|October 19, 2012 / 3 Heshvan, 5773
Haftarah Noah Ashkenazim: Isaiah 54:1-55:5
This commentary is a reprint of an original written and published in 2010 by Rabbi Charles Simon. It's one of the commentaries that Rabbi Simon was writing when he began to work on his new book, described below.
The haftarah and Torah portion are connected by the reference to the flood in the days of Noah which is found in verse 9. ”For this to Me is like the waters of Noah: As I swore that the waters of Noah nevermore would flood the earth, so I swear that I will not be angry with you or rebuke you. For the mountains may move and the hills be shaken, but my loyalty shall never more from you, nor my covenant of friendship be shaken, - said the Lord, who takes you back in love."
God is making a new agreement a new covenant with the people of Israel. First, God is promising a certain stability of nature. Second, God is making a pact with humanity. The Noachide Pact was for everyone.
It must have been extremely consoling for our ancestors who lived when this haftarah was written, to know they were being given a second chance and were being forgiven with the construction of the new Temple. It must have been even more comforting for the rabbis living in the aftermath of the Bar Kokba rebellion to understand the permission to rebuild the Temple as a sign of God's operating in history. This prophecy reassured them that in spite of all that had transpired, God still loved them.
We, on the other hand, living with global warming and subsequent disruption of our climate, could ask "Would this imply God’s mind has changed?" This question goes to the heart of a debate in the world of our prophets. Some of them asked, as did Jonah, could God's mind be changed? Isaiah and Malachi didn't think so.
Everybody knew that the word of God that has gone forth does not come back. Isaiah 45:23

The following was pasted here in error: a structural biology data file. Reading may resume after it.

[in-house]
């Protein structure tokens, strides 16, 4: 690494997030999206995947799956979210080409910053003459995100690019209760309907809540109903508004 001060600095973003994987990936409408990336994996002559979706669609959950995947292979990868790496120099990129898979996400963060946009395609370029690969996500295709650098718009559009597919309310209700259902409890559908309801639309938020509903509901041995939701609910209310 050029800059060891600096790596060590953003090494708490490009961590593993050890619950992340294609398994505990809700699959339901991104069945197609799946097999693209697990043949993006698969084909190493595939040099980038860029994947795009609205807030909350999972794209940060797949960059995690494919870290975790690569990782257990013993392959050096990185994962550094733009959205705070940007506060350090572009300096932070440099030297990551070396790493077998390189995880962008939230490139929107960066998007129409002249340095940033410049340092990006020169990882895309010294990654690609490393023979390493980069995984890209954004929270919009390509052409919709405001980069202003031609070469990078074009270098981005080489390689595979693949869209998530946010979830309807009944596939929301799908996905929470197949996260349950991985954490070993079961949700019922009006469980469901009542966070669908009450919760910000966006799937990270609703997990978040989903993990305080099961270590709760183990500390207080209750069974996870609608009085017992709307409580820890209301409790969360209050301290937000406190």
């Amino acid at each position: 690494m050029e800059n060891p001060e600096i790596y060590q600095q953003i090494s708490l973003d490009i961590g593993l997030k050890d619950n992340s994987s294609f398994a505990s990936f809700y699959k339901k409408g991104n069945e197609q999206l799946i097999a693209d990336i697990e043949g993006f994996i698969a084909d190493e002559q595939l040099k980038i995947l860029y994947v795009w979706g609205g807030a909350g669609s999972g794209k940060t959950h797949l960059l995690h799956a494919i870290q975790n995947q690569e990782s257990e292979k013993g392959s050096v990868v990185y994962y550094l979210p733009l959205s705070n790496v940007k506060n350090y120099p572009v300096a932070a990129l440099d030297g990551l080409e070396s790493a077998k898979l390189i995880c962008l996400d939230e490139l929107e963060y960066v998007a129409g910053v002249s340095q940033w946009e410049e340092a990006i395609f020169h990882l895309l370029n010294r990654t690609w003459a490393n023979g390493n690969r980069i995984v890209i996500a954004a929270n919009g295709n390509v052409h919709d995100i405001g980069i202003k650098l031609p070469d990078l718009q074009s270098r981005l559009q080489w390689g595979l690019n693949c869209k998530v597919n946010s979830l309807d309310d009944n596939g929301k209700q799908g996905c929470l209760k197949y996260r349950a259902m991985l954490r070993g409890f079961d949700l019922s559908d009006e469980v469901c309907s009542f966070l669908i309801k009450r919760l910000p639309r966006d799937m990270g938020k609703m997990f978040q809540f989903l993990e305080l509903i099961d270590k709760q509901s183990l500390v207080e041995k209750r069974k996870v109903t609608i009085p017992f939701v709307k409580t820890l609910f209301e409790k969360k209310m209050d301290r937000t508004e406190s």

And that the lord changes not. Mal 3:6
There seems to be consensus that God can postpone.
Isaiah told Hezekiah he was sick and would die. Hezekiah prayed and fifteen years were added to his life. Nathan predicated a punishment on the house of David. The king repented and the prophet uttered a new oracle, David shall live but the child he begot in sin shall surely die.
Jonah was a prophet. He heard the word of God, but in ancient Israel, the prophet simply delivered a message and it was up to the recipient to make choices. Jonah's prediction against Ninevah was conditioned on the sincere repentance of the people of the land.
Jeremiah understood this a bit differently. Observing how the potter refashioned marred clay, he discovered that God can act in the same way. God will repent of the harm he was going to do and so can a Nation. On the High Holidays we constantly repeat the phrase, “Repentance, Prayer and Righteousness can avert/modify the severe degree.” Judgment can be suspended.
Ezekiel tells us that salvation depends upon man's conduct. The people of Nineveh changed their ways.
Jeremiah hoped against hope that in the last hour his people might be transformed and the final doom turned aside. He published a collection of prophecies to convince the house of Judah to become aware of all the evils which they would incur if they chose not to repent from their evil ways. 36:3